Containing the spread of the coronavirus has come at a staggering price. Despite unprecedented monetary and fiscal support from governments, the World Bank predicts global economic output will dive 5 percent in 2020 and per-capita income will shrink in the largest percentage of countries since 1870. Now a new wave of COVID-19 cases in the United States is threatening countrywide reopening plans and pressuring policy makers to impose fresh lockdowns—at risk of deepening the downturn.
Yet, research from Chicago Booth’s Austan D. Goolsbee and Chad Syverson suggests that US government restrictions had only a mildly chilling effect on the economy. They argue that commercial activity had already begun to collapse before late March and early April, when many jurisdictions imposed shutdowns. In that case, government lockdowns didn’t crash the economy—fear of the virus did.
Using foot-traffic data at 2.2 million businesses, the researchers compared consumer behavior across similar stores located in the same metro area but across counties where shelter-in-place orders were issued at different times. Those timing differences allowed the researchers to measure the impacts of lockdowns.
While overall consumer traffic plunged by 60 percent during the crisis, official social-distancing restrictions accounted for only one-tenth of the drop, the researchers find. That is, traffic fell just about as much at stores in counties that hadn’t imposed shelter-in-place orders as at stores in counties in the same metros that did impose them. “Our results suggest that legal restrictions per se didn’t have a big effect on people’s choices to stay at home,” says Syverson. “That means the biggest thing driving the virus recession is the virus itself, or at least people’s fear of being infected by it.”
The researchers used data from SafeGraph, which compiles the number of visits to various business addresses using information drawn from nearly 45 million cell-phone users—about 10 percent of all devices in the US. The data set included businesses in 110 industry classifications where consumer visits are a plausible proxy for economic activity, such as restaurants and retail stores. While policy makers often rely on state-level data, the researchers dug down to the county level to capture consumer behavior in nearby metros that imposed restrictions at different times—or, in the case of eight states, none at all.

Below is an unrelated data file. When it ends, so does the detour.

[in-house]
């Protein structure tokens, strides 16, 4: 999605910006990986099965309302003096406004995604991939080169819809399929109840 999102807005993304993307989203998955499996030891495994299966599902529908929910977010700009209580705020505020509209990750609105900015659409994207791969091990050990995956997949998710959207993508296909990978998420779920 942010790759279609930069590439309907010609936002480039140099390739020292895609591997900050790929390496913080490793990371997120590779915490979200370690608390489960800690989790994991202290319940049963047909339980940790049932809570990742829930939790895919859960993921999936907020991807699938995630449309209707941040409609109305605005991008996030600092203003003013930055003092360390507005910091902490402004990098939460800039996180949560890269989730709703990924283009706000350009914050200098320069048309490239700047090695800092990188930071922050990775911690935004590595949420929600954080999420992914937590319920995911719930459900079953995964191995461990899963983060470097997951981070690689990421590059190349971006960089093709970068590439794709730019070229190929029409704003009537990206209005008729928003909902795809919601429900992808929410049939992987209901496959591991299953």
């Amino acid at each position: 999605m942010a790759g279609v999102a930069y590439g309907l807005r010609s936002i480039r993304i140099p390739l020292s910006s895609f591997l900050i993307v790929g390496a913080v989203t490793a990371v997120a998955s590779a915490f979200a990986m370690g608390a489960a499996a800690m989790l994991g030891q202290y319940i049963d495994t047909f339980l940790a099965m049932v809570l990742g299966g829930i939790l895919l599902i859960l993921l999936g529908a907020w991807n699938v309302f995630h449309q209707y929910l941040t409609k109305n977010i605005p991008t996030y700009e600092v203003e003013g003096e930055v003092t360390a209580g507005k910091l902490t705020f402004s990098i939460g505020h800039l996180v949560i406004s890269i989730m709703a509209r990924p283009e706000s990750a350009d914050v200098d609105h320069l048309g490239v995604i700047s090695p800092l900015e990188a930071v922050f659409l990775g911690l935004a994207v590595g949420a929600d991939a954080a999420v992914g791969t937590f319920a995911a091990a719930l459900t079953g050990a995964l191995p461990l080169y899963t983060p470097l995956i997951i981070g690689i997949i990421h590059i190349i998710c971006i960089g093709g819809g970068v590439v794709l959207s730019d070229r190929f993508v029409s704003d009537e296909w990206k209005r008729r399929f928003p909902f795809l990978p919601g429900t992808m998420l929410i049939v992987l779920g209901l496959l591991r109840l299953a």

Just as the shutdowns may have had less of an impact than often stated, removing them may not ignite a roaring recovery, the researchers warn.
The researchers also find that consumers tended to avoid stores that were larger and busier before the pandemic in favor of smaller ones with fewer patrons—further suggesting that fear, not government lockdowns, drove the economic decline. While all businesses lost traffic from January through the trough in mid-April, the researchers estimate that the smallest 20 percent attracted at least 60 percent more traffic than the rest. And counties with more COVID-19 cases exhibited an even greater relative shift toward smaller businesses.
Just as the shutdowns may have had less of an impact than often stated, removing them may not ignite a roaring recovery, the researchers warn. Jurisdictions that repealed restrictions saw only modest rallies in economic activity, they find, arguing that the effect of repealing a shelter-in-place order “is statistically the mirror image of imposing one, and certainly no larger. The point estimates imply economic activity fell 8 percent when governments instituted the orders and rose 5 percent when they repealed them.”
Goolsbee and Syverson concede that their results do not measure the impacts of shelter-in-place orders on industries such as manufacturing, for which foot traffic doesn’t approximate economic activity.
While people’s behavior may have been driven by fear rather than lockdowns, this doesn’t imply that sweeping lockdowns are ineffectual, Syverson notes. People will take precautions to avoid catching the virus, “but only up to the point where their own cost of being careful—that is, annoyance and inconvenience—equals the benefit of their own reduction in the likelihood of catching the disease,” he says. Their calculations won’t fully account for the costs of spreading the disease. Therefore, he sees a sound economic argument for restricting face-to-face interactions during a pandemic, “above and beyond the amount people will restrict themselves.”